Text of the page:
Subject(s)
Adenosine Monophosphate/analogs & derivatives , Alanine/analogs & derivatives , Antiviral Agents/therapeutic use , COVID-19 Drug Treatment , Lung Diseases, Interstitial/prevention & control , SARS-CoV-2/drug effects , Adenosine Monophosphate/administration & dosage , Adenosine Monophosphate/pharmacokinetics , Adenosine Monophosphate/therapeutic use , Administration, Cutaneous , Alanine/administration & dosage , Alanine/pharmacokinetics , Alanine/therapeutic use , Animals , Antiviral Agents/administration & dosage , Antiviral Agents/pharmacokinetics , Disease Models, Animal , Female , Lung/pathology , Lung/virology , Macaca mulatta , Male , Viral Load/drug effects , Virus Replication/drug effects
10.
Life Sci Alliance ; 5(4)2022 04.
Article in English | MEDLINE | ID: covidwho-1637974

ABSTRACT

Advanced age is a key predictor of severe COVID-19. To gain insight into this relationship, we used the rhesus macaque model of SARS-CoV-2 infection. Eight older and eight younger macaques were inoculated with SARS-CoV-2. Animals were evaluated using viral RNA quantification, clinical observations, thoracic radiographs, single-cell transcriptomics, multiparameter flow cytometry, multiplex immunohistochemistry, cytokine detection, and lipidomics analysis at predefined time points in various tissues. Differences in clinical signs, pulmonary infiltrates, and virus replication were limited. Transcriptional signatures of inflammation-associated genes in bronchoalveolar lavage fluid at 3 dpi revealed efficient mounting of innate immune defenses in both cohorts. However, age-specific divergence of immune responses emerged during the post-acute phase. Older animals exhibited sustained local inflammatory innate responses, whereas local effector T-cell responses were induced earlier in the younger animals. Circulating lipid mediator and cytokine levels highlighted increased repair-associated signals in the younger animals, and persistent pro-inflammatory responses in the older animals. In summary, despite similar disease outcomes, multi-omics profiling suggests that age may delay or impair antiviral cellular immune responses and delay efficient return to immune homeostasis.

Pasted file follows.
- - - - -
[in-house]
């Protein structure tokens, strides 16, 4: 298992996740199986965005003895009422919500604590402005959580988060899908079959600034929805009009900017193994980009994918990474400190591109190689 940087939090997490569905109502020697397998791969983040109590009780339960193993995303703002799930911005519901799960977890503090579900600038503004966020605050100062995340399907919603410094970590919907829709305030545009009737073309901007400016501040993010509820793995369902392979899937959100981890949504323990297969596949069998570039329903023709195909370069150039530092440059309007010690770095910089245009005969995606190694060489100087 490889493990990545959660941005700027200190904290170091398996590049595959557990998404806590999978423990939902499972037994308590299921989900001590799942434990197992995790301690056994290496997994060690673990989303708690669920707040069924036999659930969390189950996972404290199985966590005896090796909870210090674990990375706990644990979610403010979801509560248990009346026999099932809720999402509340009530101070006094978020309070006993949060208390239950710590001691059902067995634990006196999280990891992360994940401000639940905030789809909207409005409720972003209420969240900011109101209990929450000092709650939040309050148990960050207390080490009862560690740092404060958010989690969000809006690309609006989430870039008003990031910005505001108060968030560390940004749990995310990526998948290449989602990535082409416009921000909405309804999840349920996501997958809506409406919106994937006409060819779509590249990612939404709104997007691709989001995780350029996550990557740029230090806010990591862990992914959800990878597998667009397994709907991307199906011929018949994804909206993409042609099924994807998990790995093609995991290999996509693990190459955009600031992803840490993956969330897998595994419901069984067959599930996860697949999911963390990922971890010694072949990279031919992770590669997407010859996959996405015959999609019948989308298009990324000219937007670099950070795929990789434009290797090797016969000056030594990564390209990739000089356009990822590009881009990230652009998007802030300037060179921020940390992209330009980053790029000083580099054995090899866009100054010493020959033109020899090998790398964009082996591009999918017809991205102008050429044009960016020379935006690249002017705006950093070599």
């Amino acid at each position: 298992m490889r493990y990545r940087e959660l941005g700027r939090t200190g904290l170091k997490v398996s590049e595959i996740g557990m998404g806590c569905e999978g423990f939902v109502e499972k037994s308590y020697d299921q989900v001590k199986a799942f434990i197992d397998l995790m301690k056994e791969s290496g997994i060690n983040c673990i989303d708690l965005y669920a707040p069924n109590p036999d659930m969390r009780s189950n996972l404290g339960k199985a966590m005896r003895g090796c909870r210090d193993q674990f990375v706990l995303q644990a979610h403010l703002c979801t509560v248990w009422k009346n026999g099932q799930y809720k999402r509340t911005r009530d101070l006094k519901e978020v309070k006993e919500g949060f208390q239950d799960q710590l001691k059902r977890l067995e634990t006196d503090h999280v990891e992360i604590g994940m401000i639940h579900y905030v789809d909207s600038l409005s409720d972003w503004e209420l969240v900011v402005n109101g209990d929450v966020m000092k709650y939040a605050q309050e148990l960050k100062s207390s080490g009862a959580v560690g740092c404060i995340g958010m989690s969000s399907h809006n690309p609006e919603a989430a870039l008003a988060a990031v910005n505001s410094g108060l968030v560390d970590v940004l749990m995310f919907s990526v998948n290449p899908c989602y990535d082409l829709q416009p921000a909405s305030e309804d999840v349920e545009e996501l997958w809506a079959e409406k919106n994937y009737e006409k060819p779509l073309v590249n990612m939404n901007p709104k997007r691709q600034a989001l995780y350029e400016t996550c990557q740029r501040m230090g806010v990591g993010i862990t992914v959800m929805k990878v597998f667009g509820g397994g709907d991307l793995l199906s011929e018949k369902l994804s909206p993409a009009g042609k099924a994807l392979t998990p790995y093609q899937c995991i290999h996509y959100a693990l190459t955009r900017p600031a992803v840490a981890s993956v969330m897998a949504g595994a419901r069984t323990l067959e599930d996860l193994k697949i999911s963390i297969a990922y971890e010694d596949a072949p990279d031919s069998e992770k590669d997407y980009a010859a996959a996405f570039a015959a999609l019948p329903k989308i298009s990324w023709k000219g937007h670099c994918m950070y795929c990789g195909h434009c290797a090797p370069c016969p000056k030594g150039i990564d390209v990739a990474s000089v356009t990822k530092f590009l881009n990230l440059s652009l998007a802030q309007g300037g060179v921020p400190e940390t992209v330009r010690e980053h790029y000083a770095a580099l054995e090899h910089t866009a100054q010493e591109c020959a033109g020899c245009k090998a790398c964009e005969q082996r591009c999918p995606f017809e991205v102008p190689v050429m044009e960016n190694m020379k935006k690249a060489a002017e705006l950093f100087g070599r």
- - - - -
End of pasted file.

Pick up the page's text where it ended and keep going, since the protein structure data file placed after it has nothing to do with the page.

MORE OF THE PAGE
Subject(s)
Aging/immunology , COVID-19/immunology , COVID-19/veterinary , SARS-CoV-2/immunology , Acute Disease , Animals , Antibody Formation/immunology , Bronchoalveolar Lavage Fluid , COVID-19/complications , COVID-19/genetics , Cytokines/blood , Gene Expression Regulation , Gene Regulatory Networks , Genomics , Immunity, Cellular/genetics , Immunomodulation , Inflammation/complications , Inflammation/pathology , Lung/immunology , Lung/pathology , Lung/virology , Lymphoid Tissue/pathology , Macaca mulatta/immunology , Macaca mulatta/virology , Models, Biological , Single-Cell Analysis , T-Lymphocytes/immunology , Transcription, Genetic
11.
Sci Adv ; 7(43): eabj3627, 2021 Oct 22.
Article in English | MEDLINE | ID: covidwho-1483968

ABSTRACT

The emergence of several SARS-CoV-2 variants has caused global concerns about increased transmissibility, increased pathogenicity, and decreased efficacy of medical countermeasures. Animal models can be used to assess phenotypical changes in the absence of confounding factors. Here, we compared variants of concern (VOC) B.1.1.7 and B.1.351 to a recent B.1 SARS-CoV-2 isolate containing the D614G spike substitution in the rhesus macaque model. B.1.1.7 behaved similarly to D614G with respect to clinical disease and replication in the respiratory tract. Inoculation with B.1.351 resulted in lower clinical scores, lower lung virus titers, and less severe lung lesions. In bronchoalveolar lavages, cytokines and chemokines were up-regulated on day 4 in animals inoculated with D614G and B.1.1.7 but not with B.1.351. In nasal samples, cytokines and chemokines were up-regulated only in the B.1.1.7-inoculated animals. Together, our study suggests that circulation under diverse evolutionary pressures favors transmissibility and immune evasion rather than increased pathogenicity.

12.
Remote Sens Appl ; 22: 100489, 2021 Apr.
Article in English | MEDLINE | ID: covidwho-1164395

ABSTRACT